So what are the other meanings to this phrase? What other factors come into play? You see, the very idea of “letting go” is ambiguous. On the one hand, it means giving up control, yet on the other hand, it may mean taking back control as well. How is that possible? Well, if one “lets go” of the constraints which define him and contain him, he can find freedom, which, in itself, is a form of self-control. I find it easier to incorporate this aspect into the definition of “letting go,” for a number of reasons, both spiritual and practical. Again, I’ll leave the theology out of this for now, but sum up by saying that I find more support for this view than for the former. Practically, however, this seems to be the only true way of “letting go” of anything. Of course, that doesn’t necessarily mean it’s simple. Letting go of our chains – especially those which we forged ourselves – can be almost as difficult as self-sacrifice. Actually, in a way, it IS a form of self-sacrifice. Even our fears define us, and without them, oppressive though they are, we are never quite the same.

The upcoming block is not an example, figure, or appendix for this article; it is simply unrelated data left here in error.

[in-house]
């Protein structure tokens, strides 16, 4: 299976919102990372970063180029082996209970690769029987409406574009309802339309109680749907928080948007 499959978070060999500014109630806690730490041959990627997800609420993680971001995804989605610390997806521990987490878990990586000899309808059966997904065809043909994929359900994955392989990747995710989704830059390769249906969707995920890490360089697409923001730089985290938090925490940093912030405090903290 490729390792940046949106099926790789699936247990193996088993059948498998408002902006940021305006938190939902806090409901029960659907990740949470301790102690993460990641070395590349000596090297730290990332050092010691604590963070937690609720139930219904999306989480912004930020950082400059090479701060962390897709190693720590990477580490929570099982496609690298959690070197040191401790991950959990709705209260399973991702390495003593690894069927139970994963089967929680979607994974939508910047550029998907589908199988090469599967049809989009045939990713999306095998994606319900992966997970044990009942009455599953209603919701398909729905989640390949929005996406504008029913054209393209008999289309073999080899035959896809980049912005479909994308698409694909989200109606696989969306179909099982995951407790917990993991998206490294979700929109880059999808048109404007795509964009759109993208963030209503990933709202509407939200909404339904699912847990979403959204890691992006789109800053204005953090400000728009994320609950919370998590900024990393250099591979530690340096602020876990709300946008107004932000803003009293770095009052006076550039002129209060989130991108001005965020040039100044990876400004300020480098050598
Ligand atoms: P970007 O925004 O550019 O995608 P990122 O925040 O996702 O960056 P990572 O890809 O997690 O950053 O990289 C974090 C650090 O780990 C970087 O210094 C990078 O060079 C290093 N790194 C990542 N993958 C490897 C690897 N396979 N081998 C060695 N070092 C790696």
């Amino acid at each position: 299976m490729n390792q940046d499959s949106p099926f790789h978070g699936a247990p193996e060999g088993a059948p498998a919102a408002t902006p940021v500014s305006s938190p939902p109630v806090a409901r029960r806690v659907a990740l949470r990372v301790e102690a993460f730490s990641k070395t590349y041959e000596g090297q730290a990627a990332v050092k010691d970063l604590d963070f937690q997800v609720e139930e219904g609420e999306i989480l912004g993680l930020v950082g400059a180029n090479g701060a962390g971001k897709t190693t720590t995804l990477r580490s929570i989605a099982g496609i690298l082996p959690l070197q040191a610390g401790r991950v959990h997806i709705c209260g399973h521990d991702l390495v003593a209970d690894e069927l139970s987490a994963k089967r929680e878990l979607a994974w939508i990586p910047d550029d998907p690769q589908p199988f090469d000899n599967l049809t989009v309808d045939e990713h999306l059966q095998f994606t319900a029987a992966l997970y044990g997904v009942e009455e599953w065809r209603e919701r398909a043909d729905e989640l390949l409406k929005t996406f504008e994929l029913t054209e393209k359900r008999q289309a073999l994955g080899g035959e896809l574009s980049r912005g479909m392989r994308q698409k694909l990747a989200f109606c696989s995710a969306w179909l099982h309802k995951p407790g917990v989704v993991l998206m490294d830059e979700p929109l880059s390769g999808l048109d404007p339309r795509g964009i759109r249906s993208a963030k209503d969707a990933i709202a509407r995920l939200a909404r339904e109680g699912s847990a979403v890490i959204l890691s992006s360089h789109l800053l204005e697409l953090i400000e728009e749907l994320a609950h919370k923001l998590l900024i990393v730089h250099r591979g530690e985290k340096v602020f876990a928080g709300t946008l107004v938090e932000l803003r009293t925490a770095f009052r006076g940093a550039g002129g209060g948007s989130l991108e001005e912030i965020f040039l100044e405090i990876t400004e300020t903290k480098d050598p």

As I said, I have been struggling with this concept lately. I am defined by a number of traits, both positive and negative. I don’t like to be one of those people who refuses to change and says, “Oh well, that’s just how I am.” I think that’s selfish, even though I know we all do it to some extent. Being able to see our own faults takes a great deal of discipline and mental contortionism; changing them takes nothing short of astral projection! Stepping outside oneself is essential if one is to even BEGIN on this road. And unfortunately, looking at ourselves is usually not pretty. I’m reminded of the swamp of sadness in The Neverending Story. It is easy to allow it to overtake you. If you decide to take a good, hard look at yourself without having a worth-while goal, you may get lost in what you see, and some people never make it out.